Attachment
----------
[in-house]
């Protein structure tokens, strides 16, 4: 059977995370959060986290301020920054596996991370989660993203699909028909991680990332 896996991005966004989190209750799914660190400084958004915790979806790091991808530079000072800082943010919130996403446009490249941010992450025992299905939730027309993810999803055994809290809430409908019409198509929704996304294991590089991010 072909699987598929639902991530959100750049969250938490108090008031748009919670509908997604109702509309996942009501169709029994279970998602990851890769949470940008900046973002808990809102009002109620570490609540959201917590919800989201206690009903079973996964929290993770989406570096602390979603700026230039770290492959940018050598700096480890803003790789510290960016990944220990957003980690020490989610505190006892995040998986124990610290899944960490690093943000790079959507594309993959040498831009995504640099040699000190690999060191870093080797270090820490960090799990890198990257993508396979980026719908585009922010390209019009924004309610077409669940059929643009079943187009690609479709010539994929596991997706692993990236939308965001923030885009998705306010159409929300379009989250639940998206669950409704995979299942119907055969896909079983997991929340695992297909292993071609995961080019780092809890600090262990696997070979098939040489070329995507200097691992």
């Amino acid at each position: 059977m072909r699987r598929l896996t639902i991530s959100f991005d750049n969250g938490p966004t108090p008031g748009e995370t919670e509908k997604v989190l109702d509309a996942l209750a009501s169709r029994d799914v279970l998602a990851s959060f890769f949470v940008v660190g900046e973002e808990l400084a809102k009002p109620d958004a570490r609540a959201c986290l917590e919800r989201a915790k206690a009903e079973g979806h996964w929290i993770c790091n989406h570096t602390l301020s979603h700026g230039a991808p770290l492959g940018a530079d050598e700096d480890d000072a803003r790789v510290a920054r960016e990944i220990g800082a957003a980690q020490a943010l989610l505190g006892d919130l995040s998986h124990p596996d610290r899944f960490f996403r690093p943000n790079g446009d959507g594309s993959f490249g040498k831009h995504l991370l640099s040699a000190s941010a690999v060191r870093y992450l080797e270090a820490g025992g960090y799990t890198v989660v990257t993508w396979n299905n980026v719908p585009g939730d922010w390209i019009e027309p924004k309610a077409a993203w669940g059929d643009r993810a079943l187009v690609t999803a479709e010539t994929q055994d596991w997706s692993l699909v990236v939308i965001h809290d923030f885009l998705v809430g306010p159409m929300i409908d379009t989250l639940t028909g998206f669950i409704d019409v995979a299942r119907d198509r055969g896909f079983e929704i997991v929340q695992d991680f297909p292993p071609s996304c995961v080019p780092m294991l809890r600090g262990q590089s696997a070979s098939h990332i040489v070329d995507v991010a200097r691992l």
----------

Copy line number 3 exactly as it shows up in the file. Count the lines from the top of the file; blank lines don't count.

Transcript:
């Amino acid at each position: 059977m072909r699987r598929l896996t639902i991530s959100f991005d750049n969250g938490p966004t108090p008031g748009e995370t919670e509908k997604v989190l109702d509309a996942l209750a009501s169709r029994d799914v279970l998602a990851s959060f890769f949470v940008v660190g900046e973002e808990l400084a809102k009002p109620d958004a570490r609540a959201c986290l917590e919800r989201a915790k206690a009903e079973g979806h996964w929290i993770c790091n989406h570096t602390l301020s979603h700026g230039a991808p770290l492959g940018a530079d050598e700096d480890d000072a803003r790789v510290a920054r960016e990944i220990g800082a957003a980690q020490a943010l989610l505190g006892d919130l995040s998986h124990p596996d610290r899944f960490f996403r690093p943000n790079g446009d959507g594309s993959f490249g040498k831009h995504l991370l640099s040699a000190s941010a690999v060191r870093y992450l080797e270090a820490g025992g960090y799990t890198v989660v990257t993508w396979n299905n980026v719908p585009g939730d922010w390209i019009e027309p924004k309610a077409a993203w669940g059929d643009r993810a079943l187009v690609t999803a479709e010539t994929q055994d596991w997706s692993l699909v990236v939308i965001h809290d923030f885009l998705v809430g306010p159409m929300i409908d379009t989250l639940t028909g998206f669950i409704d019409v995979a299942r119907d198509r055969g896909f079983e929704i997991v929340q695992d991680f297909p292993p071609s996304c995961v080019p780092m294991l809890r600090g262990q590089s696997a070979s098939h990332i040489v070329d995507v991010a200097r691992l």